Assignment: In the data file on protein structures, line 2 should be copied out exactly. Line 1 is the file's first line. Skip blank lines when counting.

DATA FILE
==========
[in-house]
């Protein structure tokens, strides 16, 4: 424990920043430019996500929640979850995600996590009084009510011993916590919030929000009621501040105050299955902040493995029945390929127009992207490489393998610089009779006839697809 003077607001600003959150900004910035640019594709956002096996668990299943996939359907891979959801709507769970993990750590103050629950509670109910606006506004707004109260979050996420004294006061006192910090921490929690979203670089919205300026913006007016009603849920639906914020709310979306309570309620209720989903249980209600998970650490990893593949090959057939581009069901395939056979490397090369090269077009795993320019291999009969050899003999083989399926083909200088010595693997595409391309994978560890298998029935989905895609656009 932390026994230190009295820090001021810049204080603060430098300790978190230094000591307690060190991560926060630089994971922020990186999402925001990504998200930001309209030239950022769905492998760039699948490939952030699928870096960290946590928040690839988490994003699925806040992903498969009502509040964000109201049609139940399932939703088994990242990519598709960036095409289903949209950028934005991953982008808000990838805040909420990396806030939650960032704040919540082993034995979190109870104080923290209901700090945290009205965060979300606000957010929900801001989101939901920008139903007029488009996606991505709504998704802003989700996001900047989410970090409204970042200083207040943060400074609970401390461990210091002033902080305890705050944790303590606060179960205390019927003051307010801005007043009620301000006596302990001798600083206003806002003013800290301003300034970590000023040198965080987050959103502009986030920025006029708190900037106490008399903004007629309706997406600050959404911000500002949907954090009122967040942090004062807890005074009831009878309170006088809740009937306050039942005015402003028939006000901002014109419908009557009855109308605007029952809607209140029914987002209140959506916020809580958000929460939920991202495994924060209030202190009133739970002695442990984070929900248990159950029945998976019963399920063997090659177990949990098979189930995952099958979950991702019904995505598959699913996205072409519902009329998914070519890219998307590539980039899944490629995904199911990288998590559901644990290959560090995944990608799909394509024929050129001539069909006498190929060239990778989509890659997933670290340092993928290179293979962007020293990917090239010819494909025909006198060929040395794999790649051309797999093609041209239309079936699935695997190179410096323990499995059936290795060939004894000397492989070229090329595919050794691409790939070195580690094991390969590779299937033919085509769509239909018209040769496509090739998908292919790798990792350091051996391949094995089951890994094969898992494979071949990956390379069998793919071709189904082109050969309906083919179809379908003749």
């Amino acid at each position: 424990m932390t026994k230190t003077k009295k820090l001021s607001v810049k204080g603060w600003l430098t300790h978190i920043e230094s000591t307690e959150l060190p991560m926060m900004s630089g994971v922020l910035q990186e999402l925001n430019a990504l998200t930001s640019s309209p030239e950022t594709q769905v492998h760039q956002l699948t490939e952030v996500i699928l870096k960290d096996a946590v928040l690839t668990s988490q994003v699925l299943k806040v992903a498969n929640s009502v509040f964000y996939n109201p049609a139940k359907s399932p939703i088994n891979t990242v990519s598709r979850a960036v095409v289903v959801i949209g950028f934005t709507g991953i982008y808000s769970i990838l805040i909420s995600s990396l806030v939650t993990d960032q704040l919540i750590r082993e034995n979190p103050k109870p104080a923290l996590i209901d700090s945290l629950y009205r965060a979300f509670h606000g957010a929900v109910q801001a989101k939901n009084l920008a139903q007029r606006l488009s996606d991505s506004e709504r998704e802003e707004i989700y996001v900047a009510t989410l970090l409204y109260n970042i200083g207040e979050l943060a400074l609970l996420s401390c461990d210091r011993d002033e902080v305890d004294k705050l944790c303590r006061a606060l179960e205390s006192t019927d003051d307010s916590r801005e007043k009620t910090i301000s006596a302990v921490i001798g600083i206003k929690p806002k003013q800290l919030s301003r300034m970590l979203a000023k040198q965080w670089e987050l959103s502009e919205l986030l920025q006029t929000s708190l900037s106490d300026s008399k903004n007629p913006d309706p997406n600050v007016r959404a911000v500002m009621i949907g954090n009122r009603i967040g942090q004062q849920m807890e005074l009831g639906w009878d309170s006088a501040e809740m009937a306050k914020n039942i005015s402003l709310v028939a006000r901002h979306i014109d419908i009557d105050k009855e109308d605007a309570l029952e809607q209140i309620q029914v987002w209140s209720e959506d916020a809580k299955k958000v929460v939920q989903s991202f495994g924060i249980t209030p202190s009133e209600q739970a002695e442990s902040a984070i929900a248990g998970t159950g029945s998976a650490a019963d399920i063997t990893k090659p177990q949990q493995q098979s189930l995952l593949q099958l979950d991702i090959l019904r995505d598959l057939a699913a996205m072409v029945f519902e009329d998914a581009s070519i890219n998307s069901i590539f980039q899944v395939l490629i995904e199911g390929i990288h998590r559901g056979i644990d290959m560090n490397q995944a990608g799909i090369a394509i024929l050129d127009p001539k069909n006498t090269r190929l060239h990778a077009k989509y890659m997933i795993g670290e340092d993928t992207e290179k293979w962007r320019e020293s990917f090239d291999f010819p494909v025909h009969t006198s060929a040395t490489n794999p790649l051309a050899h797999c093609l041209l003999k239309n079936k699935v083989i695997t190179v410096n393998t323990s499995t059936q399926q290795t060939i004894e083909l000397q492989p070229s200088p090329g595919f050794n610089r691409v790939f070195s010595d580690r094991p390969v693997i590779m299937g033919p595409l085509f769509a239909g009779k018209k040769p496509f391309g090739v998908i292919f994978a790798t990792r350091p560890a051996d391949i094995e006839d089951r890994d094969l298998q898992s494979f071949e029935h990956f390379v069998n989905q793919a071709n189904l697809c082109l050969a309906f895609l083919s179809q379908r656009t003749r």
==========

């Protein structure tokens, strides 16, 4: 424990920043430019996500929640979850995600996590009084009510011993916590919030929000009621501040105050299955902040493995029945390929127009992207490489393998610089009779006839697809 003077607001600003959150900004910035640019594709956002096996668990299943996939359907891979959801709507769970993990750590103050629950509670109910606006506004707004109260979050996420004294006061006192910090921490929690979203670089919205300026913006007016009603849920639906914020709310979306309570309620209720989903249980209600998970650490990893593949090959057939581009069901395939056979490397090369090269077009795993320019291999009969050899003999083989399926083909200088010595693997595409391309994978560890298998029935989905895609656009 932390026994230190009295820090001021810049204080603060430098300790978190230094000591307690060190991560926060630089994971922020990186999402925001990504998200930001309209030239950022769905492998760039699948490939952030699928870096960290946590928040690839988490994003699925806040992903498969009502509040964000109201049609139940399932939703088994990242990519598709960036095409289903949209950028934005991953982008808000990838805040909420990396806030939650960032704040919540082993034995979190109870104080923290209901700090945290009205965060979300606000957010929900801001989101939901920008139903007029488009996606991505709504998704802003989700996001900047989410970090409204970042200083207040943060400074609970401390461990210091002033902080305890705050944790303590606060179960205390019927003051307010801005007043009620301000006596302990001798600083206003806002003013800290301003300034970590000023040198965080987050959103502009986030920025006029708190900037106490008399903004007629309706997406600050959404911000500002949907954090009122967040942090004062807890005074009831009878309170006088809740009937306050039942005015402003028939006000901002014109419908009557009855109308605007029952809607209140029914987002209140959506916020809580958000929460939920991202495994924060209030202190009133739970002695442990984070929900248990159950029945998976019963399920063997090659177990949990098979189930995952099958979950991702019904995505598959699913996205072409519902009329998914070519890219998307590539980039899944490629995904199911990288998590559901644990290959560090995944990608799909394509024929050129001539069909006498190929060239990778989509890659997933670290340092993928290179293979962007020293990917090239010819494909025909006198060929040395794999790649051309797999093609041209239309079936699935695997190179410096323990499995059936290795060939004894000397492989070229090329595919050794691409790939070195580690094991390969590779299937033919085509769509239909018209040769496509090739998908292919790798990792350091051996391949094995089951890994094969898992494979071949990956390379069998793919071709189904082109050969309906083919179809379908003749």